Sunday, May 03, 2015

Robert Sheppard: Hi Zero Reading: Brighton Launch of Words Out of Time (Set list)

Tuesday 28th April: Words Out of Time arrived from KFS. Re-crafted my reading. Patricia’s Space Filled Entirely with Matter arrived from Veer. A double private launch. See here.

Wednesday 29th April: A journey to Brighton, desperately reading Derek Attridge’s new The Work of Literature for The Meaning of Form, an odd prelude to my Hi Zero reading. (See here on that book.)To Southwick to see my mother. My leg not behaving, back in Brighton I walked slowly to the Hope and Ruin which was, as I’d guessed, the old Hope and Anchor near the Clock Tower (which I checked on for my mother to be able to report its continued good health; ghost of the second Virgin Records shop forever on that corner: dark interior, black cushions, headphones). I recognised Joe Luna from his photograph in The Wire and met Francesca Lisette, who read good work well (as did Chloe Lancaster). Lee Harwood arrived, Adrian Clarke, my old school-friend Michael Foy, and sister and brother in law, Vicky and John. But other than a couple of other faces from The Wire, and a poet DJ, who was identified after he thanked me for the reading, I knew none of the predominantly young, vibrant, and responsive audience. Response included laughter, cheering, clapping and whooping. The reading was recorded and later (2022) archived, here:

 I read the following ‘set’:

  1. As warm up: the ‘Berlin Bursts’ sequence (minus 'Friedhof' poem at the end, a de-selection for/from my ‘Selected’). Read them here.

  1. A selection of texts from Words Out of Time, which I told the audience I was delighted to read since it referenced Brighton, ‘where I come from’, I explained simply.

    1. from The Given part 1 (The ‘I Don’t Remember’ passages); from : ‘I don’t remember David’s bottled fish. I don’t remember Emerson Lake and Palmer playing a tribute to Hendrix, a week after his death,’ through to ‘I don’t remember jumbling the verses of “Travelling Riverside Blues”, our first gig. I don’t remember that Bob Cobbing still wore knitted ties. I don’t remember Jeff Nuttall saying, “This place is death!” as we cabbed it through Norwich. I don’t remember that William Empson had wind.’ At least Michael could remember what I didn’t remember (‘a girl called Annie flashing her tits on Toby’s houseboat’, though he didn’t), and ‘I don’t remember laughing at the statue of the past Mayor of Brighton, with Tony, Tony Lopez and Lee Harwood,’ refers to one day in the 1970s that Lee might remember. But the text is really about the vagaries of memory (I think, also it does build up an (inaccurate) picture of my self. Autre-biogrphy. Read my piece on The Given here.

    1. from Arrival. I examined the background and read one of the two introductory poems:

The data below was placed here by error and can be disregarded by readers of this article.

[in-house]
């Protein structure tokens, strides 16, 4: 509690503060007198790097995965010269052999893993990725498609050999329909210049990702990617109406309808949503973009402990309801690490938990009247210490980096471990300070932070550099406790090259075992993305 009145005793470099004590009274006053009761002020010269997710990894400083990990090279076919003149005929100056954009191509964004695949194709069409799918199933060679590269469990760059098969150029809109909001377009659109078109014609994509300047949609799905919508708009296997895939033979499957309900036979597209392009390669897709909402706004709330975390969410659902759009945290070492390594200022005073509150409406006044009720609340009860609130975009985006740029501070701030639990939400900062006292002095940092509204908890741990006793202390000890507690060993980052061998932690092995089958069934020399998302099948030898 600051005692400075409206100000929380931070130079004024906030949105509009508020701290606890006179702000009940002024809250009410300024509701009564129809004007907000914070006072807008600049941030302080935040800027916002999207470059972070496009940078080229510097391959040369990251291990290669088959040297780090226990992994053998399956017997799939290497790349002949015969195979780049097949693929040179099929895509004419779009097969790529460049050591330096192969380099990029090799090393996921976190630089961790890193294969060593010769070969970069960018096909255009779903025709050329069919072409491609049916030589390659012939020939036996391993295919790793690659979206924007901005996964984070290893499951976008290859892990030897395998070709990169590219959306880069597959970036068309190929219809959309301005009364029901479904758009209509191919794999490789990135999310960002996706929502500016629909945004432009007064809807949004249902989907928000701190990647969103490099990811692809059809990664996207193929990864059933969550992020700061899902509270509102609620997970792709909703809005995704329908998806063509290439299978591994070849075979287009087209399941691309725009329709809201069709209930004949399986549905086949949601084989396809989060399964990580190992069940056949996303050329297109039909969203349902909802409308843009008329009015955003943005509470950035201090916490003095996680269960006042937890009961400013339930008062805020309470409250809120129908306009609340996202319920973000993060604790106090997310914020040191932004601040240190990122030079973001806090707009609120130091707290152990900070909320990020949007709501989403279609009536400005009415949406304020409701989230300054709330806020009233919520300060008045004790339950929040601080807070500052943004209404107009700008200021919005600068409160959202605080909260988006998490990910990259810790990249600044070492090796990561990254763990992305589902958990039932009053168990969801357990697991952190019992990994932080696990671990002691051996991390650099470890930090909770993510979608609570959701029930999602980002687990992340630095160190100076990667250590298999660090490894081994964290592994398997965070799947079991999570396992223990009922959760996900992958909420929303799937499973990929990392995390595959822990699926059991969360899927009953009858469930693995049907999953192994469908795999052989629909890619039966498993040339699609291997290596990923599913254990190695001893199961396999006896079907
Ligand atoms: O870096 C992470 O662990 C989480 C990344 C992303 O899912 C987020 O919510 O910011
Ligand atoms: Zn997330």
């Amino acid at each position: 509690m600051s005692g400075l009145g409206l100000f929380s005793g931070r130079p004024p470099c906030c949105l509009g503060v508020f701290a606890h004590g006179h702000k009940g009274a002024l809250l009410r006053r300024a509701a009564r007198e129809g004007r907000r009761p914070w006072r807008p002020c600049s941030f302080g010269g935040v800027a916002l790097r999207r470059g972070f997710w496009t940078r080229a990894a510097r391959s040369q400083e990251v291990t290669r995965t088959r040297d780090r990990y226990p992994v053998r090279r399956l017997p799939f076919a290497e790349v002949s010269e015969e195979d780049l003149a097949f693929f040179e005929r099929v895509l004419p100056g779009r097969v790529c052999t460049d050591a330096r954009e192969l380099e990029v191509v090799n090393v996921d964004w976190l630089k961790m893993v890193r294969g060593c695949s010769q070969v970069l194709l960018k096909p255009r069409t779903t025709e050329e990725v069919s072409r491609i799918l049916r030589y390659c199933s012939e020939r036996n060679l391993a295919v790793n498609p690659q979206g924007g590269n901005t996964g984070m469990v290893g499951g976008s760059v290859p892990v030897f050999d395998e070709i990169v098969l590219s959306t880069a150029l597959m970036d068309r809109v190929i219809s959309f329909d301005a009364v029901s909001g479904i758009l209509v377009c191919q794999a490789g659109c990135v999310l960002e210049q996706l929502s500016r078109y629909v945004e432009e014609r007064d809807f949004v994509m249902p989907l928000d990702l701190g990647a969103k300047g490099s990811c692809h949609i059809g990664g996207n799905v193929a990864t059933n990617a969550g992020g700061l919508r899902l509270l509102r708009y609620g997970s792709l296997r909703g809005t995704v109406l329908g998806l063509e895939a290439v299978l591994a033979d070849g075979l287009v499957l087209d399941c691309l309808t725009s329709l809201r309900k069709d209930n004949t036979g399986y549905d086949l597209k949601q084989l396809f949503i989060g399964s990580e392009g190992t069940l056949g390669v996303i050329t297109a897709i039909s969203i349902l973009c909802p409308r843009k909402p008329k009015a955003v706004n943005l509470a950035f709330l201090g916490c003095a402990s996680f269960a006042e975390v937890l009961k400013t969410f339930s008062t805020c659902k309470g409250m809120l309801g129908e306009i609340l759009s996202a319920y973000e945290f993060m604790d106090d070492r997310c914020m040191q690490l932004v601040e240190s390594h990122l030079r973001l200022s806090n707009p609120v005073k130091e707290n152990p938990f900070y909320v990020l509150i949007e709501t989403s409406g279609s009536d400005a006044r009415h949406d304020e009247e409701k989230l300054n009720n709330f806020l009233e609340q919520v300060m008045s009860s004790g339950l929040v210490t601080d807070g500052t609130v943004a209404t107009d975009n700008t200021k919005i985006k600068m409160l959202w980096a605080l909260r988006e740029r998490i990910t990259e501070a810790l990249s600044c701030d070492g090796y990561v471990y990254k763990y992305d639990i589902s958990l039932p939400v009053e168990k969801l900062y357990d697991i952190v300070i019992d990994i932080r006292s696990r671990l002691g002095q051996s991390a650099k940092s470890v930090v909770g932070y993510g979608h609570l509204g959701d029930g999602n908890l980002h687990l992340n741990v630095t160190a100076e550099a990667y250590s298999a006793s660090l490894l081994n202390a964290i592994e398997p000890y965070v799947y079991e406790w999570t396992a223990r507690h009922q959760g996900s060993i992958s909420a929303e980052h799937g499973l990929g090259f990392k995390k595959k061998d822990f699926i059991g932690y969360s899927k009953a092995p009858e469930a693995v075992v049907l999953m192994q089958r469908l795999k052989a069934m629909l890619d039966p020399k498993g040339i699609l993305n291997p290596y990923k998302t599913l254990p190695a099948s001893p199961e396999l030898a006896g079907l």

you limp towards the matinee idol who
mimes my part waiting by the War Memorial
with his flashlight and his notebook

(The following day, visiting my mother again, I read the poem aloud by the War Memorial on Southwick Green, thus giving the book its Southwick launch, to (appropriately) no-one. The poem may be read at the end of this excerpt from Arrival here.)

I read one passage of the prose: ‘ “I’ll forget them not,” he promised, things like Hendrix’s The Cry of Love. I showed him patterns for my needlework. “Stuff the hall,” he said, “we could always dance in the streets.” He sniffed me as I laid a hot water bottle on his wound,’ through to the terrifying (at least for me): ‘After her death I brought a terrible silence with me into every room and I carried her expression like a scar.’

I read the poems, ‘the flickering carriages of the London train’ (a partial translation of Pasternak and a partial allusion to Henry Vaughan) and the final poem down to:

‘His little green men can zip back to his childhood
Zap him Abduct him Adopt him
I want to suck fossils with my dead gums
And speak in a language as slow as geology

So slow you’ll only hear a low o-o-o-o!’

  1. By contrast I read the two versions from Ovid’s Tristia that Van Valckenborch wrote in A Translated Man. This rather tarty reading ended with the appropriate plea:

dear naso

i’ve a scriptorium

scratching out scrolls

by the lisping adriatic i wonder if you’d care

to send me a skinful a bit more a-

more please do it like dean martin does

artificial effortless

and with whinging and whining off stage

I did it like dean martin did

artificial effortless slightly tarty

and with whinging and wineing off stage

(actually there was no whinging!)

Read all about the venue and the regular poets, organisers and associates in April’s issue of The Wire: NOISE POETS. See here:, and hear here: